During a sustainability farm tour held by Bayer CropScience, Farm Industry News got a look at a few interesting technologies. One was the Phytobac system, a biobased system aimed at keeping pesticide residues from leaving the farm.
This European approach may not work exactly the same if deployed in the U.S., but it offers insight into ways farmers in Europe are pushing up their sustainability. It’s key to note that farms in Europe are, on average, smaller than in the U.S., and closer to towns and cities where there are rising concerns about runoff sewer contamination.
The system starts with a mixing pad that acts as a catchment area for rinsate water. The user selects the drain in the pad to use — pesticide rinsate or wash water — and the material goes into the right tank.
Using this red drain means material flows into a tank where solids settle out and water on top flows into another tank. This is not clean water, but the first step in the process.
Water from the second tank is sprayed, in a controlled fashion using microirrigation, onto a “biobed.” Microorganisms in the soil break down the crop protection products. Over time the moisture evaporates, and crop protection material from the water is left in the soil bed, where it is contained.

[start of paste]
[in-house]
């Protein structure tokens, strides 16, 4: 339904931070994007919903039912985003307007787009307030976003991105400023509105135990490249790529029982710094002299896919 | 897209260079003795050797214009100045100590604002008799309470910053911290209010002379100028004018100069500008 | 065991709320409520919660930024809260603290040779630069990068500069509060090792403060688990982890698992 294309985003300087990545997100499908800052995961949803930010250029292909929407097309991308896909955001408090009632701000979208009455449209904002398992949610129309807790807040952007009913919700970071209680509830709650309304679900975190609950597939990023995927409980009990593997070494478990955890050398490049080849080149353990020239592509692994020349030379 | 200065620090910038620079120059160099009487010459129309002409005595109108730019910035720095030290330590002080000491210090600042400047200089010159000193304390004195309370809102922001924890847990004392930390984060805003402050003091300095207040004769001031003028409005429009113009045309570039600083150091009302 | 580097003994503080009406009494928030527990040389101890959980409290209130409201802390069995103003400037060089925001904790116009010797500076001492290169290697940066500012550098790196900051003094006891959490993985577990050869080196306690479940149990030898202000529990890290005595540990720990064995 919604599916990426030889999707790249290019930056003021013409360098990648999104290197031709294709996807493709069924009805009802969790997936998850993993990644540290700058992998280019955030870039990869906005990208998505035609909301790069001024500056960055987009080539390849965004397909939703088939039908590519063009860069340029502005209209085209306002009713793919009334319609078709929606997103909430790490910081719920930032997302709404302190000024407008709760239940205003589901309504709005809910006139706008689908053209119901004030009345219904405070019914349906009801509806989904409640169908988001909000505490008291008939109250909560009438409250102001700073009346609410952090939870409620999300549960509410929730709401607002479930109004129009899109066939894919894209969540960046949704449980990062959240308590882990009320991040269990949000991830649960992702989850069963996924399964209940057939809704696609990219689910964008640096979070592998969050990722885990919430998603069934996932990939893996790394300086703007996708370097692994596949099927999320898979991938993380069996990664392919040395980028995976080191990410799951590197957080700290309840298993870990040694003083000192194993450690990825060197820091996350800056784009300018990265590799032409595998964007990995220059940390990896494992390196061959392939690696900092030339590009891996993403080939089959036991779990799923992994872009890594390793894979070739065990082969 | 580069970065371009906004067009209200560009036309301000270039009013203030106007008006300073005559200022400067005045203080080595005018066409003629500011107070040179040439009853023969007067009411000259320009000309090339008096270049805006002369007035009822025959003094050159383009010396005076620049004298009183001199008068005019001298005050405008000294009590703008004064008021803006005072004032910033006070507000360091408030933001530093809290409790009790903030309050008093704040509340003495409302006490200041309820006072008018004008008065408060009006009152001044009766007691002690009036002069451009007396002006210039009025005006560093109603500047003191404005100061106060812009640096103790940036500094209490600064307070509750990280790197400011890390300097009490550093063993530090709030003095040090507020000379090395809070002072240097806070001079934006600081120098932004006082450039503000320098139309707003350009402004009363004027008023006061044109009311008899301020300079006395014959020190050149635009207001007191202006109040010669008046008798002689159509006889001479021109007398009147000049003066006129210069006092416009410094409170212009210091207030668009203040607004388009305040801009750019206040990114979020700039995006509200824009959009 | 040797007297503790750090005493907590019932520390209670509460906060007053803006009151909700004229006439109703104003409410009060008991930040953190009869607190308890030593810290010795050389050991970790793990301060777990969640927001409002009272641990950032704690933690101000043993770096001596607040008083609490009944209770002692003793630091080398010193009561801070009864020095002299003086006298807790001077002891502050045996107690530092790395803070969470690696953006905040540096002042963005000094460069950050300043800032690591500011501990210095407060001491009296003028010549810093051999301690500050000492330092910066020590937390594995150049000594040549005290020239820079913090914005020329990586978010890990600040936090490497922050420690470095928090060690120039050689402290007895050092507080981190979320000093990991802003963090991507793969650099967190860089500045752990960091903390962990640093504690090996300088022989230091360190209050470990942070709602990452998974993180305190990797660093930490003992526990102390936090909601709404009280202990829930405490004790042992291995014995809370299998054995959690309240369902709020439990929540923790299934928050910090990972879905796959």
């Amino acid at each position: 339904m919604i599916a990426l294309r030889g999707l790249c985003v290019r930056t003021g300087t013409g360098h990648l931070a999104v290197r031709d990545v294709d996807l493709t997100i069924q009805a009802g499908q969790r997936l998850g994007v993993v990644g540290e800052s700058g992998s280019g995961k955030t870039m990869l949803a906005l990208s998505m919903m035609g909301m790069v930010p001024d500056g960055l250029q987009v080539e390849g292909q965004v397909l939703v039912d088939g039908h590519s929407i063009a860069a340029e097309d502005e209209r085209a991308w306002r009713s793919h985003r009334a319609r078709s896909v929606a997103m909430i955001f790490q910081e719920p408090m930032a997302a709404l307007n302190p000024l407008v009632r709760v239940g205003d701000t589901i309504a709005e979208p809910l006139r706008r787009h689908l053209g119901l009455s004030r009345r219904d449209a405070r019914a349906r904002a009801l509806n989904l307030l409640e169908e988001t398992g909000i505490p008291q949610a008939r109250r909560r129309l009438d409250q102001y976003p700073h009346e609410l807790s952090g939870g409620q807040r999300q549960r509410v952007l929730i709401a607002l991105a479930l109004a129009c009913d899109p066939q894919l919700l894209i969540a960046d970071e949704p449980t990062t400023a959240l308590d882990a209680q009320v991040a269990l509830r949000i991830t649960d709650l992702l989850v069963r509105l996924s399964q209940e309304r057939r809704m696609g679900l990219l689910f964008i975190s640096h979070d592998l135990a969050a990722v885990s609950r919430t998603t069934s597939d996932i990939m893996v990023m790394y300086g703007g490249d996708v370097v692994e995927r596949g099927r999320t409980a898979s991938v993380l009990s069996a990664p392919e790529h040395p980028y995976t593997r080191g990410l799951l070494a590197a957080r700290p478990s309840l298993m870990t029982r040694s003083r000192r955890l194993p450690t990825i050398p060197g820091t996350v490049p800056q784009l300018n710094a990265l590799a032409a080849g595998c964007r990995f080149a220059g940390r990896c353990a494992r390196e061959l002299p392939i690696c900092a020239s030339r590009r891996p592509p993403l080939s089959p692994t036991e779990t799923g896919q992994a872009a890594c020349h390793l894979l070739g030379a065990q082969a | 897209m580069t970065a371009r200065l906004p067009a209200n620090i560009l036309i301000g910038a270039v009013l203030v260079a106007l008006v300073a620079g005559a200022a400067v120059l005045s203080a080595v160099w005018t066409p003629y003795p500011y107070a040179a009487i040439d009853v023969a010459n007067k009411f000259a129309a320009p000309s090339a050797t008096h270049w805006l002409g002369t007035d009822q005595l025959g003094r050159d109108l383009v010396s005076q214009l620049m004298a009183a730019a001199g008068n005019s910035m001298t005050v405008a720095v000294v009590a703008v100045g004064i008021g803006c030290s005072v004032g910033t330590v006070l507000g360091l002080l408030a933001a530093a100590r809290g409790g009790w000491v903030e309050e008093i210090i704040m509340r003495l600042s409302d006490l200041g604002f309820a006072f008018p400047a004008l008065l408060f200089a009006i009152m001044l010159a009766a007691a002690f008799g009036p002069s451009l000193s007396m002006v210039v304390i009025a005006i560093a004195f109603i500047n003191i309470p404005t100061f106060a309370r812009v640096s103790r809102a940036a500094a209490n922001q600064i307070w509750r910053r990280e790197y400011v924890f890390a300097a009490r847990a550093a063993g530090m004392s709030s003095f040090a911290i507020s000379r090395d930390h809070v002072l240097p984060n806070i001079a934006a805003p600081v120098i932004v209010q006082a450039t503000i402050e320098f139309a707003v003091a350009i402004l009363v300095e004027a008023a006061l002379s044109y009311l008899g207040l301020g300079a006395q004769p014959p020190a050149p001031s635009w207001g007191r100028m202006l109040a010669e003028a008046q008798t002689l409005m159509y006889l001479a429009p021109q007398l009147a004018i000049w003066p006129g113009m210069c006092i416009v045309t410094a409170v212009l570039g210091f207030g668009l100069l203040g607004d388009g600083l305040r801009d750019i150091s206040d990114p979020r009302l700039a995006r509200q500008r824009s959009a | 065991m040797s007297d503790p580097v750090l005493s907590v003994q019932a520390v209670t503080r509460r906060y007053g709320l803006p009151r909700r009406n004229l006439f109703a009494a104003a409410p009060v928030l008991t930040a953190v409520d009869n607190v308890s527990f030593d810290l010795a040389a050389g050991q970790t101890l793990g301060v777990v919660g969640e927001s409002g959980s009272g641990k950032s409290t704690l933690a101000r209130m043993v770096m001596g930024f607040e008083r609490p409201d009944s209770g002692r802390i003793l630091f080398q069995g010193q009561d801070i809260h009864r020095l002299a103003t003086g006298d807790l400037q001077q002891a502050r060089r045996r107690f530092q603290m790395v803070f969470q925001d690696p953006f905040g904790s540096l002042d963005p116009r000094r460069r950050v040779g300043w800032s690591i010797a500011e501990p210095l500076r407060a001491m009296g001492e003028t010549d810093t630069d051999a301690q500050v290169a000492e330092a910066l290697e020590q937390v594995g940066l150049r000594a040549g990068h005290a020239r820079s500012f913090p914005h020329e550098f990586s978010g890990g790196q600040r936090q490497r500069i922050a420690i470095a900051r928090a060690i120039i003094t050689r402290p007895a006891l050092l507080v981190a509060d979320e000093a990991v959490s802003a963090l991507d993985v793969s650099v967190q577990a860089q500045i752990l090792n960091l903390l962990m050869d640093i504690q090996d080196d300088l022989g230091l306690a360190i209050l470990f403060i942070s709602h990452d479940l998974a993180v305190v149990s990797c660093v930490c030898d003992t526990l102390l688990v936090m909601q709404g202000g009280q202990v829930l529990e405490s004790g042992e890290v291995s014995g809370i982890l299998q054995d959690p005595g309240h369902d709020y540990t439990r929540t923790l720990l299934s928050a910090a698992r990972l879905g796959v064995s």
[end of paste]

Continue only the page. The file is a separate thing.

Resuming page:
A roof overhead keeps rain off and manages the temperature of the biobed; the higher the temperature, the more active the microorganisms.
In the end, the soil bed can be respread on farm fields and replaced with fresh soil, but the serviceable life is measured in years. It’s a different way to look at containing crop protection products on the farm.
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